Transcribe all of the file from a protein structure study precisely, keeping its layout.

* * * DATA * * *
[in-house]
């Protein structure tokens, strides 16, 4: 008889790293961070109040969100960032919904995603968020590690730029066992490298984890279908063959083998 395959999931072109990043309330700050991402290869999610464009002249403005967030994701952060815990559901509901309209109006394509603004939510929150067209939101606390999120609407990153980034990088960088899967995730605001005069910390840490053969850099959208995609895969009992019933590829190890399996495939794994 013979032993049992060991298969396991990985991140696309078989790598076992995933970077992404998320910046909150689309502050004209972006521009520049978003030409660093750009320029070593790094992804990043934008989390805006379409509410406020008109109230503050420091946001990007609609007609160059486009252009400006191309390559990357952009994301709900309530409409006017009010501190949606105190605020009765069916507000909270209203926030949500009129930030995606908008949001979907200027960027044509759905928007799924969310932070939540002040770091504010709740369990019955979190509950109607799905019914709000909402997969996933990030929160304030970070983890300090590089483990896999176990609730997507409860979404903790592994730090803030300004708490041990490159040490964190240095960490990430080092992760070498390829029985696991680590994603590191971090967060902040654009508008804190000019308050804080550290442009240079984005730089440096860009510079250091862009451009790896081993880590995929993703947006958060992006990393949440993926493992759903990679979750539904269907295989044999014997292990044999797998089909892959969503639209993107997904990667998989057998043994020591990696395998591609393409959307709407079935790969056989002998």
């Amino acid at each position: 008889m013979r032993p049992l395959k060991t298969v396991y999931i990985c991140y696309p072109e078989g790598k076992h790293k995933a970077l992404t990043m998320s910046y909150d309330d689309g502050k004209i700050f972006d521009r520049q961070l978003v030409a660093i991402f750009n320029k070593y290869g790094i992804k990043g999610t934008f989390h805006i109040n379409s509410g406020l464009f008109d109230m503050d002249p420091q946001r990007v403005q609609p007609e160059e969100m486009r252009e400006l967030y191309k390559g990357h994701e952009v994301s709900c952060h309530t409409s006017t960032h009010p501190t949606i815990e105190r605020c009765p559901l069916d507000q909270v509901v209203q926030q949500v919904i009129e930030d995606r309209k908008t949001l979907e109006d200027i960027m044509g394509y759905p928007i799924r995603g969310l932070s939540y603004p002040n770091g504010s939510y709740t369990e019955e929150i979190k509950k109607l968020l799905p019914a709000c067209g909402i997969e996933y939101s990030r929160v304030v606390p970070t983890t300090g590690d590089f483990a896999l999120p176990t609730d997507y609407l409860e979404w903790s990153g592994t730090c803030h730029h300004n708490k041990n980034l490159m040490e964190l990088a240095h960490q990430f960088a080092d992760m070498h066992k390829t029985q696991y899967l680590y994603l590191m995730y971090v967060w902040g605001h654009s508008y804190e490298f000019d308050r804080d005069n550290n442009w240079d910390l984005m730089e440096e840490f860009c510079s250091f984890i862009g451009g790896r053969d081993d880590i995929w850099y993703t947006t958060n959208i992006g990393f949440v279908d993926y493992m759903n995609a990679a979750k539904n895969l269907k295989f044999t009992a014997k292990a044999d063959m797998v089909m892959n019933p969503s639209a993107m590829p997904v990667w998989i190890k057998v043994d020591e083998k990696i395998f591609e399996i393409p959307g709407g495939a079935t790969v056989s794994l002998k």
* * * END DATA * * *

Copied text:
[in-house]
């Protein structure tokens, strides 16, 4: 008889790293961070109040969100960032919904995603968020590690730029066992490298984890279908063959083998 395959999931072109990043309330700050991402290869999610464009002249403005967030994701952060815990559901509901309209109006394509603004939510929150067209939101606390999120609407990153980034990088960088899967995730605001005069910390840490053969850099959208995609895969009992019933590829190890399996495939794994 013979032993049992060991298969396991990985991140696309078989790598076992995933970077992404998320910046909150689309502050004209972006521009520049978003030409660093750009320029070593790094992804990043934008989390805006379409509410406020008109109230503050420091946001990007609609007609160059486009252009400006191309390559990357952009994301709900309530409409006017009010501190949606105190605020009765069916507000909270209203926030949500009129930030995606908008949001979907200027960027044509759905928007799924969310932070939540002040770091504010709740369990019955979190509950109607799905019914709000909402997969996933990030929160304030970070983890300090590089483990896999176990609730997507409860979404903790592994730090803030300004708490041990490159040490964190240095960490990430080092992760070498390829029985696991680590994603590191971090967060902040654009508008804190000019308050804080550290442009240079984005730089440096860009510079250091862009451009790896081993880590995929993703947006958060992006990393949440993926493992759903990679979750539904269907295989044999014997292990044999797998089909892959969503639209993107997904990667998989057998043994020591990696395998591609393409959307709407079935790969056989002998």
């Amino acid at each position: 008889m013979r032993p049992l395959k060991t298969v396991y999931i990985c991140y696309p072109e078989g790598k076992h790293k995933a970077l992404t990043m998320s910046y909150d309330d689309g502050k004209i700050f972006d521009r520049q961070l978003v030409a660093i991402f750009n320029k070593y290869g790094i992804k990043g999610t934008f989390h805006i109040n379409s509410g406020l464009f008109d109230m503050d002249p420091q946001r990007v403005q609609p007609e160059e969100m486009r252009e400006l967030y191309k390559g990357h994701e952009v994301s709900c952060h309530t409409s006017t960032h009010p501190t949606i815990e105190r605020c009765p559901l069916d507000q909270v509901v209203q926030q949500v919904i009129e930030d995606r309209k908008t949001l979907e109006d200027i960027m044509g394509y759905p928007i799924r995603g969310l932070s939540y603004p002040n770091g504010s939510y709740t369990e019955e929150i979190k509950k109607l968020l799905p019914a709000c067209g909402i997969e996933y939101s990030r929160v304030v606390p970070t983890t300090g590690d590089f483990a896999l999120p176990t609730d997507y609407l409860e979404w903790s990153g592994t730090c803030h730029h300004n708490k041990n980034l490159m040490e964190l990088a240095h960490q990430f960088a080092d992760m070498h066992k390829t029985q696991y899967l680590y994603l590191m995730y971090v967060w902040g605001h654009s508008y804190e490298f000019d308050r804080d005069n550290n442009w240079d910390l984005m730089e440096e840490f860009c510079s250091f984890i862009g451009g790896r053969d081993d880590i995929w850099y993703t947006t958060n959208i992006g990393f949440v279908d993926y493992m759903n995609a990679a979750k539904n895969l269907k295989f044999t009992a014997k292990a044999d063959m797998v089909m892959n019933p969503s639209a993107m590829p997904v990667w998989i190890k057998v043994d020591e083998k990696i395998f591609e399996i393409p959307g709407g495939a079935t790969v056989s794994l002998k």